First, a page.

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Merritt Maduke, PhD
Associate Professor
Stanford University School of Medicine
PhD, Chemistry and Biochemistry, University of California - San Diego

Mailing Address:
Stanford , CA
Phone: 650-723-9075

Research Interests

Current Research and Scholarly Interests

Ion transport across the hydrophobic barrier of the cell membrane is a primary challenge faced by all cells. Such transport sets up and exploits ion gradients, thus providing the basic energy and signaling events that are the foundation of life. The Maduke laboratory studies the molecular mechanisms of ion channels and transporters, the proteins that catalyze this transport. Its major research focus is on the chloride-selective CLC family, which contains both types ion-transport protein. CLC proteins are expressed ubiquitously and perform diverse physiological functions in cardiovascular, neuronal, muscular, and epithelial function. The Maduke lab uses a combination of biophysical methods to investigate membrane-protein structure and dynamics together with electrophysiological analyses to directly measure function.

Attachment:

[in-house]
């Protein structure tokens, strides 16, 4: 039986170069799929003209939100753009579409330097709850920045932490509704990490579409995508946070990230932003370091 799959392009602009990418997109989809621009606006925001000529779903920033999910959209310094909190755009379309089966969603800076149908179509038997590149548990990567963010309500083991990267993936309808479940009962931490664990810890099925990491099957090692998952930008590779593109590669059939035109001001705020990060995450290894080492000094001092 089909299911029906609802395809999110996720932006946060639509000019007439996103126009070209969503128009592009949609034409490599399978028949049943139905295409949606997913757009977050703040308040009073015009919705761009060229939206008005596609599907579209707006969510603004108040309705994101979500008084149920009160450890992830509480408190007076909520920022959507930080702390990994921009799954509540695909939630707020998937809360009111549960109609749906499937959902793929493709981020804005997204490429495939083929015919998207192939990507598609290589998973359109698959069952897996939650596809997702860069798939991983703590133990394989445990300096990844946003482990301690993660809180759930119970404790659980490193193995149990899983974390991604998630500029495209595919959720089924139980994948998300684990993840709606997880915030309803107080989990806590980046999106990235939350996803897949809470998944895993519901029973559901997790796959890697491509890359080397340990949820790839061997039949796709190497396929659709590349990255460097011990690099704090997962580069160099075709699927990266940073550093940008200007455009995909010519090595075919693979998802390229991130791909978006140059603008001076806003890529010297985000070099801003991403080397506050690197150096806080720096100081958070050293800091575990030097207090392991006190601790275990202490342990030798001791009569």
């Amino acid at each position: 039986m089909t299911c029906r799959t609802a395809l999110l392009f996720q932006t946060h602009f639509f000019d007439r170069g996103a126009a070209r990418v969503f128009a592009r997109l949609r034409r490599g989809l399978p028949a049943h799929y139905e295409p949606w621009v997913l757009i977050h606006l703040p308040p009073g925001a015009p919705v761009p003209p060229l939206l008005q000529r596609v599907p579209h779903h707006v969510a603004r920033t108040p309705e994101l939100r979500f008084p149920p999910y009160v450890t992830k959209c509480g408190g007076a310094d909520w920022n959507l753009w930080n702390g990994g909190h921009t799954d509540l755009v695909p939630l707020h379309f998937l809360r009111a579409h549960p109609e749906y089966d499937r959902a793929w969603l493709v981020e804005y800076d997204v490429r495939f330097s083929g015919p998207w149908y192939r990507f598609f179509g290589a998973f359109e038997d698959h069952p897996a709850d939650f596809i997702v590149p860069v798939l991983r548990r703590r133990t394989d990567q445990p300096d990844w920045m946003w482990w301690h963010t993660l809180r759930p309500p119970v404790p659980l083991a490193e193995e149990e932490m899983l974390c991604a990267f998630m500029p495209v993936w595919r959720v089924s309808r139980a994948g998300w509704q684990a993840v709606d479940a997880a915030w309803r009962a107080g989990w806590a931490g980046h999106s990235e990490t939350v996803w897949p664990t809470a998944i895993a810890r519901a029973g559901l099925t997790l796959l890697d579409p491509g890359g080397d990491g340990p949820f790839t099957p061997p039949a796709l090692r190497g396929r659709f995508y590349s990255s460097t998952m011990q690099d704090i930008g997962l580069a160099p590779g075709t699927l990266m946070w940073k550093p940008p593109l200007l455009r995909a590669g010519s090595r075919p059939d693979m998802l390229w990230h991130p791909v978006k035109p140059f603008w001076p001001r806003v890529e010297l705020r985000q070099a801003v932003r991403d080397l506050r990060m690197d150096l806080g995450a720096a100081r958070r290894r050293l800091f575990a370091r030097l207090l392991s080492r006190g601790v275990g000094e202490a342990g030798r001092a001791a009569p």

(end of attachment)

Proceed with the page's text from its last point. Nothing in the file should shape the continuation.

A major direction includes developing NMR approaches for studying CLC structure and dynamics and combining these studies with molecular dynamics simulations (in collaboration with Emad Tajkhorshid, University of Illinois). As part of this endeavor, the Lab is part of the Membrane Protein Structural Dynamics Consortium, a multidisciplinary team focused on elucidating the relationship between structure, dynamics and function in a variety of membrane proteins -


The Maduke Lab is also developing novel small-molecule inhibitors as tools for studying the CLC proteins, in collaboration with Prof. Justin Du Bois (Chemistry). These molecules will be used as biophysical probes to advance its understanding of CLC mechanisms, as cellular probes to study CLC-mediated physiological processes, and as lead compounds for treating several types of CLC-related diseases. The latter effort is in collaboration with Prof. Alan Pao (Medicine) and funded by the Stanford SPARK program.


In a new multidisciplinary team effort, The Maduke Lab working in the emerging field of non-invasive ultrasonic neural modulation, with the goal of developing ultrasound technology for non-invasive brain stimulation in experimental and clinical applications. Research is in collaboration with Profs. Baccus (Neurobiology), Butts-Pauly (Radiology) and Khuri-Yakub (Electrical Engineering). The Lab is addressing the problem and the molecular level, studying the effects of ultrasound on ion channels in reduced systems using electrophysiological recording techniques.


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